Clinical features and survival in Chinese patients with hepatitis B e antigen-negative hepatitis B virus-related cirrhosis

Authors


Professor Lai Wei, Peking University Hepatology Institute, Peking University People's Hospital, No.11 Xizhimen South Street, Beijing 100044, China. Email: Weilai@pkuph.edu.cn

Abstract

Aim:  To compare the clinical features of hepatitis B e antigen (HBeAg)-negative and HBeAg-positive cirrhosis, and to define the survival and prognostic indicators of Chinese HBeAg-negative hepatitis B virus (HBV)-related cirrhosis.

Methods:  Two hundred and seventeen patients with chronic hepatitis B cirrhosis were studied. Survival was calculated using the Kaplan–Meier method. Proportional hazards Cox regression procedure was used to identify independent predictors of survival. The relationship between HBV-DNA viral load and prognosis was also investigated.

Results:  The mean follow-up time was 35 months (3–47 months). HBeAg-negative liver cirrhosis patients comprised the greatest number of cirrhosis patients. Median alanine aminotransferase (ALT) and aspartate aminotransferase (AST) levels, median total leukocytes (WBC), hemoglobin (Hb), platelet (Plt) and HBV-DNA levels and the proportion of HBV-DNA > 105 copies/mL were lower in HBeAg-negative patients. There were fewer complications in patients treated with lamivudine than in other patients. Survival rates were significantly reduced in patients with HBeAg-negative cirrhosis (P = 0.0024). The baseline Child–Pugh scores and more than one decompensation during follow up were independent variables correlated with survival of HBeAg-negative liver cirrhosis patients (P = 0.006 and P = 0.001, respectively). The HBV-DNA viral load did not correlate with any complications or mortality rates of HBeAg-negative patients.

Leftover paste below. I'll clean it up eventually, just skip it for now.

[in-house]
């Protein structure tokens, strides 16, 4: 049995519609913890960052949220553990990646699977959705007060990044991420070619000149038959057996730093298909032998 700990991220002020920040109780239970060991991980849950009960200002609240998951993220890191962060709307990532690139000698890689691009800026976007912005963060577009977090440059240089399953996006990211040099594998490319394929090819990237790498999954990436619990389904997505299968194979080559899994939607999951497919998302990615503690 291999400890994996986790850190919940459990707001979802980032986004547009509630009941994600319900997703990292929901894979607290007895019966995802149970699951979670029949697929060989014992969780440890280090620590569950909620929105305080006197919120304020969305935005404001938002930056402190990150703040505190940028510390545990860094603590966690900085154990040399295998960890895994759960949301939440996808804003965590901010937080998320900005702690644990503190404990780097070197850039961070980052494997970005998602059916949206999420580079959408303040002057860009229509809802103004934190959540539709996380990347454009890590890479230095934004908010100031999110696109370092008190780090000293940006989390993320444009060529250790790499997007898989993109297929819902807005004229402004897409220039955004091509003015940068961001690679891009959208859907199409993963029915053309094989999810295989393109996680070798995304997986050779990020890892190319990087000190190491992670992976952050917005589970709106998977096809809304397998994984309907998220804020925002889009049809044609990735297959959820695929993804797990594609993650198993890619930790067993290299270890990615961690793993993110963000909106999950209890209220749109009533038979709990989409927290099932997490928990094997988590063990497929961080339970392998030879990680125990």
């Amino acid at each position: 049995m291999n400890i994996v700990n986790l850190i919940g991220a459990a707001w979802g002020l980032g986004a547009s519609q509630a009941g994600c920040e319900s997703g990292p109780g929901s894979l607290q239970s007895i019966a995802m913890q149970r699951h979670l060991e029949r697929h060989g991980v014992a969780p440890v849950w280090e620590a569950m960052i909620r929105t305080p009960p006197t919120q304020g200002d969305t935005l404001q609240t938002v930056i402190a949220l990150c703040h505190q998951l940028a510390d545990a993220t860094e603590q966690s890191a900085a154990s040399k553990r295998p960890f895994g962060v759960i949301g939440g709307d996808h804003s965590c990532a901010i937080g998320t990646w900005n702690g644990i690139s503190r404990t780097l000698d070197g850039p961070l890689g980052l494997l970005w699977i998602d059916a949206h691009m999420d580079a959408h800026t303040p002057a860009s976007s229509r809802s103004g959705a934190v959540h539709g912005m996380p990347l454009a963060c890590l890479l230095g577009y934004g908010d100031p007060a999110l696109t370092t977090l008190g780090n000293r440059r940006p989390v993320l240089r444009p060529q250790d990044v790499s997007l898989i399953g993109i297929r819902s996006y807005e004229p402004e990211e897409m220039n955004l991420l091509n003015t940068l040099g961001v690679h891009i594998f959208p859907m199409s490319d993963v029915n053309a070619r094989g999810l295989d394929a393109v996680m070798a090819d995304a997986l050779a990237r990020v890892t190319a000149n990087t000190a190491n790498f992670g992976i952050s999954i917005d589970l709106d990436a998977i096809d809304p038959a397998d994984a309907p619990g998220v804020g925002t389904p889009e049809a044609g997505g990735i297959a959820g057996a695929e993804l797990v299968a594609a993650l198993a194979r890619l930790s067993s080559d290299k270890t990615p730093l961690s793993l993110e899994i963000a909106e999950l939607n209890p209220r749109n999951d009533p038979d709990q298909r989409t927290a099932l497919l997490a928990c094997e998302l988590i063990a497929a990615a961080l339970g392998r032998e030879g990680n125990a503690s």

Conclusions:  The clinical features of HBeAg-negative and -positive liver cirrhosis differ. Survival was significantly reduced for Chinese patients with HBeAg-negative than -positive cirrhosis. Factors contributing to the prognosis were baseline Child–Pugh scores and the presence of more than one decompensation during follow up.

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